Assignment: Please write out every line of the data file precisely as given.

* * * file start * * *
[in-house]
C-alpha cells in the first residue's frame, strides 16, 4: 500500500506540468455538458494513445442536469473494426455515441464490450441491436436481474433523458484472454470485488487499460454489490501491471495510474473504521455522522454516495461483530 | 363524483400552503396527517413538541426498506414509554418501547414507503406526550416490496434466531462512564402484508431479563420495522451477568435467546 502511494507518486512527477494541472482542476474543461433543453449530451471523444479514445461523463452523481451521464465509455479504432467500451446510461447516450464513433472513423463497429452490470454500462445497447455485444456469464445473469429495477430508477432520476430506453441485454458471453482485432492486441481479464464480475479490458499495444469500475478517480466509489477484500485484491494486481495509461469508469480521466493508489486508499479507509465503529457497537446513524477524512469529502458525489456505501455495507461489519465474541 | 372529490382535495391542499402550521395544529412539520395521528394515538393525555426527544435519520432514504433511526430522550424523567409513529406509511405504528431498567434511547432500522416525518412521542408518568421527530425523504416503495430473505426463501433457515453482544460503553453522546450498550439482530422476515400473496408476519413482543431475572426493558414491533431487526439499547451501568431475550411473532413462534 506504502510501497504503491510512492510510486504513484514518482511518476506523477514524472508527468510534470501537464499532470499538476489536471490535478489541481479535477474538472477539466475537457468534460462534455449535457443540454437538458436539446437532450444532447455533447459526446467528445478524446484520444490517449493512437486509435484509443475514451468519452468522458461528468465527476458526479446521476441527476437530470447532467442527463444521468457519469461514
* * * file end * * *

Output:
[in-house]
C-alpha cells in the first residue's frame, strides 16, 4: 500500500506540468455538458494513445442536469473494426455515441464490450441491436436481474433523458484472454470485488487499460454489490501491471495510474473504521455522522454516495461483530 | 363524483400552503396527517413538541426498506414509554418501547414507503406526550416490496434466531462512564402484508431479563420495522451477568435467546 502511494507518486512527477494541472482542476474543461433543453449530451471523444479514445461523463452523481451521464465509455479504432467500451446510461447516450464513433472513423463497429452490470454500462445497447455485444456469464445473469429495477430508477432520476430506453441485454458471453482485432492486441481479464464480475479490458499495444469500475478517480466509489477484500485484491494486481495509461469508469480521466493508489486508499479507509465503529457497537446513524477524512469529502458525489456505501455495507461489519465474541 | 372529490382535495391542499402550521395544529412539520395521528394515538393525555426527544435519520432514504433511526430522550424523567409513529406509511405504528431498567434511547432500522416525518412521542408518568421527530425523504416503495430473505426463501433457515453482544460503553453522546450498550439482530422476515400473496408476519413482543431475572426493558414491533431487526439499547451501568431475550411473532413462534 506504502510501497504503491510512492510510486504513484514518482511518476506523477514524472508527468510534470501537464499532470499538476489536471490535478489541481479535477474538472477539466475537457468534460462534455449535457443540454437538458436539446437532450444532447455533447459526446467528445478524446484520444490517449493512437486509435484509443475514451468519452468522458461528468465527476458526479446521476441527476437530470447532467442527463444521468457519469461514